Wednesday, February 29, 2012

We have a leap year because a standard year is not actually exactly 365 days long - it's 365.2422 days long, so slightly longer than we count in a standard year calendar.
That long number - 365.2422 - is the number of days it takes the planet Earth, on average, to make a full rotation around the sun.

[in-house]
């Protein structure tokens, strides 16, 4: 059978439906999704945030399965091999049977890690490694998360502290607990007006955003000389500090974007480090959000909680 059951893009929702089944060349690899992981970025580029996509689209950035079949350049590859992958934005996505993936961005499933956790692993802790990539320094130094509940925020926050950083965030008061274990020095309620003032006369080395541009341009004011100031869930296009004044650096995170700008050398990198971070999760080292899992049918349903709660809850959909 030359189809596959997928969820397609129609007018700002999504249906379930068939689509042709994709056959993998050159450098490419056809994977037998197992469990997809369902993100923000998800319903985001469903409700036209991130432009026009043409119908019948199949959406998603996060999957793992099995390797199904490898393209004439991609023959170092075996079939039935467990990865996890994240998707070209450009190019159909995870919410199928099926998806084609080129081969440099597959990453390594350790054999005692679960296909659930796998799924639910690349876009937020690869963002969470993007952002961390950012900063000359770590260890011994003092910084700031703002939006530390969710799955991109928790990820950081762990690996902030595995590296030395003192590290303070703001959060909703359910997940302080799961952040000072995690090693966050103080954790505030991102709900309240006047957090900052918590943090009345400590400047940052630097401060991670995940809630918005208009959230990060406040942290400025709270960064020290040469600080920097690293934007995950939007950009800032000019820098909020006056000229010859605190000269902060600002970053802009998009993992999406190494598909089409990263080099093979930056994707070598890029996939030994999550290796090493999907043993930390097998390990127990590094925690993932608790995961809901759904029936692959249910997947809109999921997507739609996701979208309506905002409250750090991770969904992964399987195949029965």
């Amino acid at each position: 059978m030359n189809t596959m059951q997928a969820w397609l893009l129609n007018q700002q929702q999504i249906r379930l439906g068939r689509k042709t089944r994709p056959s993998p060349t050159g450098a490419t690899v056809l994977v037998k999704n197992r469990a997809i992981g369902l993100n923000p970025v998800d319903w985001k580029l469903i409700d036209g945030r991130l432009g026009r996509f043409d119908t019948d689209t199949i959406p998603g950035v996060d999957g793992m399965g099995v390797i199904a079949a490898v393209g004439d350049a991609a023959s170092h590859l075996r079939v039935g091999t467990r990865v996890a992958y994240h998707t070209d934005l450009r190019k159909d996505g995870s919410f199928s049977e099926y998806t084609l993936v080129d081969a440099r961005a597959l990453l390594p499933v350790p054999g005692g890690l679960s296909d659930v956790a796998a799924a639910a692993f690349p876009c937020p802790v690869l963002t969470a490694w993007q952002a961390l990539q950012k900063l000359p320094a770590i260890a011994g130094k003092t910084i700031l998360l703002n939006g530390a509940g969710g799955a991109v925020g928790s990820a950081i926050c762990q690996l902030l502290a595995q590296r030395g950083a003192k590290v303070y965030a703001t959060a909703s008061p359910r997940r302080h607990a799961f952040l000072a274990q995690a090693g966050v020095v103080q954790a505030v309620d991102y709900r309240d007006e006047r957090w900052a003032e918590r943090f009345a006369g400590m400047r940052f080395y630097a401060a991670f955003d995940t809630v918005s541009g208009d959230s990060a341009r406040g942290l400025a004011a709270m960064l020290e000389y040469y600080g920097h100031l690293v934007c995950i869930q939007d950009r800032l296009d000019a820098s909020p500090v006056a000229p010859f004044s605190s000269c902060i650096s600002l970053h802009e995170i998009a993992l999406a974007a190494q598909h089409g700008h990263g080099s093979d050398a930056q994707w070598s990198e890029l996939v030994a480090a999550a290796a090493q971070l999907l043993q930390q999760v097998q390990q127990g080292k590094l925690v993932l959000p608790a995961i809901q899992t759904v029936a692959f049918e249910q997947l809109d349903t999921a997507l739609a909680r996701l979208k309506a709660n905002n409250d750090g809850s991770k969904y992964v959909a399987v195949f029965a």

So, an extra day is added onto our shortest month, about once every four years, in order to keep the calendar months in line with their assigned seasons. If we didn't add the day to compensate, the months would get so out of step with the seasons that eventually we'd be celebrating Christmas in the middle of summer.

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